[Date Prev][Date Next]   [Thread Prev][Thread Next]   [Thread Index] [Date Index] [Author Index]

Re: [K12OSN] SSH

John Lucas wrote:

There is a lot of brute force password guessing going on, though, so
there are probably automated scripts and perhaps trojans of some sort
doing it.  If you have port 22 open inbound, you'll probably see a lot
of login attempts with user names that don't exist and/or bad passwords.

Dictionary attacks don't look like port scanning.

I suspect they do from the originating side. I see perhaps a dozen or so attempts from one site in a day. I'm guessing, but I think that same site is probably also also sending a dozen attempts to thousands of other places to keep the traffic down to a level that nobody will notice. And it's probably probing random addresses as fast as it can as well as doing some retries on the ones that accept connections.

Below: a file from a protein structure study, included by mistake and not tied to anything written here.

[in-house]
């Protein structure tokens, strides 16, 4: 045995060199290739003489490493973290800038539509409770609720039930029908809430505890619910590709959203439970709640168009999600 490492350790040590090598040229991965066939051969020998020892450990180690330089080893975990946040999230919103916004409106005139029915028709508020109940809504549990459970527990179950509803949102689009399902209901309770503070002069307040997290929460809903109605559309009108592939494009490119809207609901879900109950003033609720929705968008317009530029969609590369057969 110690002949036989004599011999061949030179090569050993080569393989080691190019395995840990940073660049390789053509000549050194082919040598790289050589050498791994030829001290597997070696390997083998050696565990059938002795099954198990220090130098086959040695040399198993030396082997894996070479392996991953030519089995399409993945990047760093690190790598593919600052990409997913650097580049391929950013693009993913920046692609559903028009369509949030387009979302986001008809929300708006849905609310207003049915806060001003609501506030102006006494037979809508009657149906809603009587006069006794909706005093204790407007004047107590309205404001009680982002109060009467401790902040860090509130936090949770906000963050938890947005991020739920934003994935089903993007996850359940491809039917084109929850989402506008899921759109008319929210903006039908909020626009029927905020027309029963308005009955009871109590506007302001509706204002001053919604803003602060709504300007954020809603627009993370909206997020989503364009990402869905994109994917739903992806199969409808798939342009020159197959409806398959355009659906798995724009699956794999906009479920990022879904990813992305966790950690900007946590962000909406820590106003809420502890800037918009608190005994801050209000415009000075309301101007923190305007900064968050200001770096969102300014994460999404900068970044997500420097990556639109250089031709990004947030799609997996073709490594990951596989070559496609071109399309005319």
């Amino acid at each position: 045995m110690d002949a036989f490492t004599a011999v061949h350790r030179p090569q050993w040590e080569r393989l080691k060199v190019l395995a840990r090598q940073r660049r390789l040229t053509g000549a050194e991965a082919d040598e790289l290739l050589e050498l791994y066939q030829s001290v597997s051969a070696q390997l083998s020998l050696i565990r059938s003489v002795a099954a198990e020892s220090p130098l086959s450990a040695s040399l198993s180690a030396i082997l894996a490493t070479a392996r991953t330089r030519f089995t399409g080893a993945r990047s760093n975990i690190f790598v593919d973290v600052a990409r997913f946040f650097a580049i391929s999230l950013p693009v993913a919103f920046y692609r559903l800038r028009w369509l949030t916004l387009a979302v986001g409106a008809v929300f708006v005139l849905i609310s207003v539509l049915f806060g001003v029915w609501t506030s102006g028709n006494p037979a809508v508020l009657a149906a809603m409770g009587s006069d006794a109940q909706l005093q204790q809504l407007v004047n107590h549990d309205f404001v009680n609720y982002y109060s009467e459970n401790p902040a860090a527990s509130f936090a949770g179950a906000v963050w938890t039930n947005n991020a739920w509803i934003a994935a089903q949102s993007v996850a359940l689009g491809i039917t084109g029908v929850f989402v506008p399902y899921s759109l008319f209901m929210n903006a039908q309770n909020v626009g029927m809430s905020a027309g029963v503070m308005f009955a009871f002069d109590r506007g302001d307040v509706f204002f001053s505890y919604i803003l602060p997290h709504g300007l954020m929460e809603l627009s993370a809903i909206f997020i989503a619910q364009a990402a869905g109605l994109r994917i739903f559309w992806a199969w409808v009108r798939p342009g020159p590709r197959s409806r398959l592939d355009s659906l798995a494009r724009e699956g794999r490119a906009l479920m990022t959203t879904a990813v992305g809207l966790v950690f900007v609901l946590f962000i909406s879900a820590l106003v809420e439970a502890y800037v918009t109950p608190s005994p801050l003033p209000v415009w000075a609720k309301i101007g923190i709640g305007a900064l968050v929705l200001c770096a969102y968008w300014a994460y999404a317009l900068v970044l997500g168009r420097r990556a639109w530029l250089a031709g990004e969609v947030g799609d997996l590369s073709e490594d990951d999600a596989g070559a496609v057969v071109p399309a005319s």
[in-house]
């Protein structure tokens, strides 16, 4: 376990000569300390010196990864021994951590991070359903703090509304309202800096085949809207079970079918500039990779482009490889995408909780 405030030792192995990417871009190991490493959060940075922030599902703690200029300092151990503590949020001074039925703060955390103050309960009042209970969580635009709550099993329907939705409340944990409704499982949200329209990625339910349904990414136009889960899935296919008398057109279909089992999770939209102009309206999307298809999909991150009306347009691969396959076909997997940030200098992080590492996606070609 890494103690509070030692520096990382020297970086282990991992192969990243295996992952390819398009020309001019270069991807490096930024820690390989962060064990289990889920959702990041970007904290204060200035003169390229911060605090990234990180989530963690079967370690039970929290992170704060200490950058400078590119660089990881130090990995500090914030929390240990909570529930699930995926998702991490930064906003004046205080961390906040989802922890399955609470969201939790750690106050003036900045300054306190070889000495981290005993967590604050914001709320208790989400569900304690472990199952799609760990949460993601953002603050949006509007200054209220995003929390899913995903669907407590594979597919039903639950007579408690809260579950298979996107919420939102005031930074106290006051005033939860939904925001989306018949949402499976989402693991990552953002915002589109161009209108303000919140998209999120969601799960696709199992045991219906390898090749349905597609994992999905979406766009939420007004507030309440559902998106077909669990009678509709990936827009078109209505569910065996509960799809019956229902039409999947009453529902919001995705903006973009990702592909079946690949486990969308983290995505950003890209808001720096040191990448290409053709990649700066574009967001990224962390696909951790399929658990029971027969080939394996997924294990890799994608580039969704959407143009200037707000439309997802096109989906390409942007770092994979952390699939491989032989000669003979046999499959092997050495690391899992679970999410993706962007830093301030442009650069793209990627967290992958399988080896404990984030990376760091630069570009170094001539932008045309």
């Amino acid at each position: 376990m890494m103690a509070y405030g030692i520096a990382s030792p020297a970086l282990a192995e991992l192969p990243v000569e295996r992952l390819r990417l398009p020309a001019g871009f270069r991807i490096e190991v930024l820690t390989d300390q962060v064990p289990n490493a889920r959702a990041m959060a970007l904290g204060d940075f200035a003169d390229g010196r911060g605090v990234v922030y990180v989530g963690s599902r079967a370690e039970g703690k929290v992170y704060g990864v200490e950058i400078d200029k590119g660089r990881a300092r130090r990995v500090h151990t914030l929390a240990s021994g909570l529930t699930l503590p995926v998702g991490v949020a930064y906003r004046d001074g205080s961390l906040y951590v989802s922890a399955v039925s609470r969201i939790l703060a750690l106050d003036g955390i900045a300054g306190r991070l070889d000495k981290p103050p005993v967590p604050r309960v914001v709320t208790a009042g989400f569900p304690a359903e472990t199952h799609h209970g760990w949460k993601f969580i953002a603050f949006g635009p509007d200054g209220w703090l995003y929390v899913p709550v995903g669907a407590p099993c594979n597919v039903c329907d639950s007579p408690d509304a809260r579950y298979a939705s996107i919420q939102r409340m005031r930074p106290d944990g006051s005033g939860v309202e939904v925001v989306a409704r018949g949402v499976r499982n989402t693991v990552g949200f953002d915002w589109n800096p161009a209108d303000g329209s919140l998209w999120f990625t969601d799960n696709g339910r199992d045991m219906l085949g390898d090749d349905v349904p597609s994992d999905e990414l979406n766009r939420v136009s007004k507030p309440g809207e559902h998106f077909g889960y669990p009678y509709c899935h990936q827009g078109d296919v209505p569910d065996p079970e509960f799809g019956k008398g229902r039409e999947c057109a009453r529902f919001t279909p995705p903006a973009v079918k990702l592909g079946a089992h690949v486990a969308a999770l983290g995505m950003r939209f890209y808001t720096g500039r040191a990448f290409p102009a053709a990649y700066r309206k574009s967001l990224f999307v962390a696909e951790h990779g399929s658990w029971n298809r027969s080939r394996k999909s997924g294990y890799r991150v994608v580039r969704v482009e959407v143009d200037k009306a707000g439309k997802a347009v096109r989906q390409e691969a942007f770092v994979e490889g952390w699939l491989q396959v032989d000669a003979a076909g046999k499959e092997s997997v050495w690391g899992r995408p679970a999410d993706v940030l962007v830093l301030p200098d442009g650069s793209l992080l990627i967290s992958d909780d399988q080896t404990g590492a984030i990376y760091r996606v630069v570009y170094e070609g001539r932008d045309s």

If you have a port that can monitor all outbound connections you can:
tcpdump port 22
and watch for one internal address trying to connect to a lot of
different destinations.   If you've connected to the monitor host via
ssh yourself, make that:
tcpdump port 22 and not host my_ip_address
to keep your own traffic from cluttering what you see.

Right, assuming that the protocol analyzer can see the traffic and that the offending host can be identified. Many sites use NAT firewalls, making all traffic look like it comes from a single host to the outside world (i.e. the ISP).

If it is your network, you should know where to sniff or how to ask the nat device for its translations. But you could verify that the traffic exists or not even past the nat.

  Les Mikesell
   les futuresource com

[Date Prev][Date Next]   [Thread Prev][Thread Next]   [Thread Index] [Date Index] [Author Index]